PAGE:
Emerging and developing economies will thus be given more time to reschedule their debts and possibly shift away from dangerous or politically demanding lenders, such as China. Countries that take advantage of this opportunity could become attractive destinations for investors in search of new equity markets. Indeed, the next six months will probably present something like a best-case scenario for policymakers and entrepreneurs in the so-called Third World – provided they start putting their house in order.
Seen from the West, picking the right countries and the right companies is going to be the name of the game for private investors. At the same time, however, Western governments must clarify what role they want to play.
Two options are on the table. Political leaders may want to counter China’s geopolitical offensive, which includes the Belt and Road Initiative as well as massive investments in foreign companies and infrastructure. Or they may choose to do nothing, which is equivalent to waiting for the Chinese efforts to falter and possibly fail.
Lifting EU trade barriers would reward developing countries that prioritize free-market reforms.
The first option requires Western governments to do what it takes to stabilize political risk and promote badly needed reforms in a number of economies. Obvious candidates in this respect are Mexico, Chile, Indonesia and Pakistan. No grand relief or financial assistance projects are necessary. Instead, two policy adjustments would be needed from the EU. One is trade liberalization, and the other is deregulation.
Current anxieties about the U.S. and China as reliable commercial partners offer unique opportunities to present the EU as a safe haven for world exporters, especially emerging and developing countries. Lifting EU trade barriers would guarantee high returns to exporting countries that prioritize political stability and free-market reforms.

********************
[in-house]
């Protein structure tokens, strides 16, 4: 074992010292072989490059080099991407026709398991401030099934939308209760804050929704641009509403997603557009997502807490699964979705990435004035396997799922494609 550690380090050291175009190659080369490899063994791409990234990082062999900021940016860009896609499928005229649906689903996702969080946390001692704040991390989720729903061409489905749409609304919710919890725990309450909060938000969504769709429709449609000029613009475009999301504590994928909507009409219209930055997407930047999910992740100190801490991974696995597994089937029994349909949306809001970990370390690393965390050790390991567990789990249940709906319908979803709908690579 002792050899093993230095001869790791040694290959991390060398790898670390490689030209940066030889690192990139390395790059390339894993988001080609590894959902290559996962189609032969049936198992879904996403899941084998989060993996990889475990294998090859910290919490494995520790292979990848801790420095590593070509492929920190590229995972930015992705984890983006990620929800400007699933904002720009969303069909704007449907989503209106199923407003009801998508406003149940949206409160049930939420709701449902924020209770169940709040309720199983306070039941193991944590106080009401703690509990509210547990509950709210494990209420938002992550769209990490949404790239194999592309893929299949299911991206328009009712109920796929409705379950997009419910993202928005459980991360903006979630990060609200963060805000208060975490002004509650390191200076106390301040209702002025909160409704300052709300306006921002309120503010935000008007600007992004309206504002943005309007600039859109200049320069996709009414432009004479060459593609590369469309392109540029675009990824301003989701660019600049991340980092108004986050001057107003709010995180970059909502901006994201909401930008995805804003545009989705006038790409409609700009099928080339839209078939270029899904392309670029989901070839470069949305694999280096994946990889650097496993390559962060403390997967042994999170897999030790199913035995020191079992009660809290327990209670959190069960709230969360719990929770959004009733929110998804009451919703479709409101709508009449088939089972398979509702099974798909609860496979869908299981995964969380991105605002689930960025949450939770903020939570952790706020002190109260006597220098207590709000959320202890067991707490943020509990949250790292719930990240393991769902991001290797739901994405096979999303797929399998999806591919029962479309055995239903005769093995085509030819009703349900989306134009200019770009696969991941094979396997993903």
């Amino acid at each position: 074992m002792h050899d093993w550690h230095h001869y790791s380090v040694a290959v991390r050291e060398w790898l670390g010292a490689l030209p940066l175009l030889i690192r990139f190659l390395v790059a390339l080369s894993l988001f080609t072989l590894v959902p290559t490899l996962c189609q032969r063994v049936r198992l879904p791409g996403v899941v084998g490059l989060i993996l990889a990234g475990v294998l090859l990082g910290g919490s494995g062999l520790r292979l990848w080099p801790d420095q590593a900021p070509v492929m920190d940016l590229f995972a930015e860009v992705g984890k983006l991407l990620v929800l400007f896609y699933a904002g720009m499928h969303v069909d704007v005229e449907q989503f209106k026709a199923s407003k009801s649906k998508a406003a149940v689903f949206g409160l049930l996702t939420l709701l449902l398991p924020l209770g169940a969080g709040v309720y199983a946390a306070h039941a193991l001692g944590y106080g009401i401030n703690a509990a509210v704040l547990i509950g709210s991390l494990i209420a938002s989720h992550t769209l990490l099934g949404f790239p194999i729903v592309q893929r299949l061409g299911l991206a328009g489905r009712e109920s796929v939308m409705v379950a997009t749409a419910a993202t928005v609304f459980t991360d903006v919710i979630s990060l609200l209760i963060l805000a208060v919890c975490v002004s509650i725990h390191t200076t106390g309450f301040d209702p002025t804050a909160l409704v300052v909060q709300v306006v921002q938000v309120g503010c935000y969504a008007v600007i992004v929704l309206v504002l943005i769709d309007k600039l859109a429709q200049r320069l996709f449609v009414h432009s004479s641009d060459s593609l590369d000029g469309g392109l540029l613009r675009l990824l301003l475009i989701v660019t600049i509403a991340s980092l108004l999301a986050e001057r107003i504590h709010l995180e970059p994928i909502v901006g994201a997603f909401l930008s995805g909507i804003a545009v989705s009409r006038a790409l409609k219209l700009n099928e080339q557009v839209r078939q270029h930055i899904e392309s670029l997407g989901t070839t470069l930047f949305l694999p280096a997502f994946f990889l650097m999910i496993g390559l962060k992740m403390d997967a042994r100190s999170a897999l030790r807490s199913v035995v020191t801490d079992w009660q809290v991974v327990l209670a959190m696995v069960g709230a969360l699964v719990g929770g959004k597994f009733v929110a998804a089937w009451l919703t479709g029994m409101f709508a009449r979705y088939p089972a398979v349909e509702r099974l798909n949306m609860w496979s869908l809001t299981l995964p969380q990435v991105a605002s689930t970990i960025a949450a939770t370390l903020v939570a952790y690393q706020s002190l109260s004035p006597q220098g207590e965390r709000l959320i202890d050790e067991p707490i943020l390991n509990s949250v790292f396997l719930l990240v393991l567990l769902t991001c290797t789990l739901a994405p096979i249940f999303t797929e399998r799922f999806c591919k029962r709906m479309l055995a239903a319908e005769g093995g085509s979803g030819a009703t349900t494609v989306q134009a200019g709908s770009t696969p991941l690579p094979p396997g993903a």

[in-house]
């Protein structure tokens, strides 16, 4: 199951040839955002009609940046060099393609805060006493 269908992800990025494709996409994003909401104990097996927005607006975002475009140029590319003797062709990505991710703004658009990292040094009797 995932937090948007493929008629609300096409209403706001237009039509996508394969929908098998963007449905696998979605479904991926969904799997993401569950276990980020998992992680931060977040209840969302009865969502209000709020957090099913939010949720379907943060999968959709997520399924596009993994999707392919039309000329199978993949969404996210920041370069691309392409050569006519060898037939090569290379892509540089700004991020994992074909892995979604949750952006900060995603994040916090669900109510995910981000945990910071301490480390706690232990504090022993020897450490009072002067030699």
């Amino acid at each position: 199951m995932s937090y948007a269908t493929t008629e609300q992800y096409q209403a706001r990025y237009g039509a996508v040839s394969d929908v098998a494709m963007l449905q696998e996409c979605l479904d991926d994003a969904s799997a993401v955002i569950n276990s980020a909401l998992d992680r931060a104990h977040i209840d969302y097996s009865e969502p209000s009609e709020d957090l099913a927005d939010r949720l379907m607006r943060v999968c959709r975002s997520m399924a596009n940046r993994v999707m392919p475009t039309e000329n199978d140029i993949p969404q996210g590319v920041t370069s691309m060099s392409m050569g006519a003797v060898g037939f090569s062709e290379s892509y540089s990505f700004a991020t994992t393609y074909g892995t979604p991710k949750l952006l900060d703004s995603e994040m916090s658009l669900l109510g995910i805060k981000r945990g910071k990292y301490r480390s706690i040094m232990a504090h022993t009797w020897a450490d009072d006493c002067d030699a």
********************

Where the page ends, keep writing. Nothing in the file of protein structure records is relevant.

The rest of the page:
Such action would also strengthen the EU’s geopolitical image. Brussels would no longer serve as a seat of compromise and the U.S.’s rather supine partner, but start setting new agendas. Recent agreements between the EU and Mercosur bode well in this regard. More of the kind is needed. For example, regulation has become a significant trade barrier that imposes substantial costs on all producers, especially those selling low-quality goods outside the supply chains of large multinational corporations.
Regrettably, the West, and the EU in particular, has not shown the vision required to go beyond half-measures. Dismantling tariff barriers but leaving regulation in place is the most likely route. This would be an unfortunate choice.
The balance of 2019 and 2020-2021 are shaping up to be a time when emerging and developing markets will need open and not overly intrusive partners. This interval presents the EU with a unique chance to retrieve part of the prestige it has lost in the past decade. Likewise, European entrepreneurs will encounter new opportunities to help new markets grow. Prompt action could avert a major financial crisis in countries that can least afford it.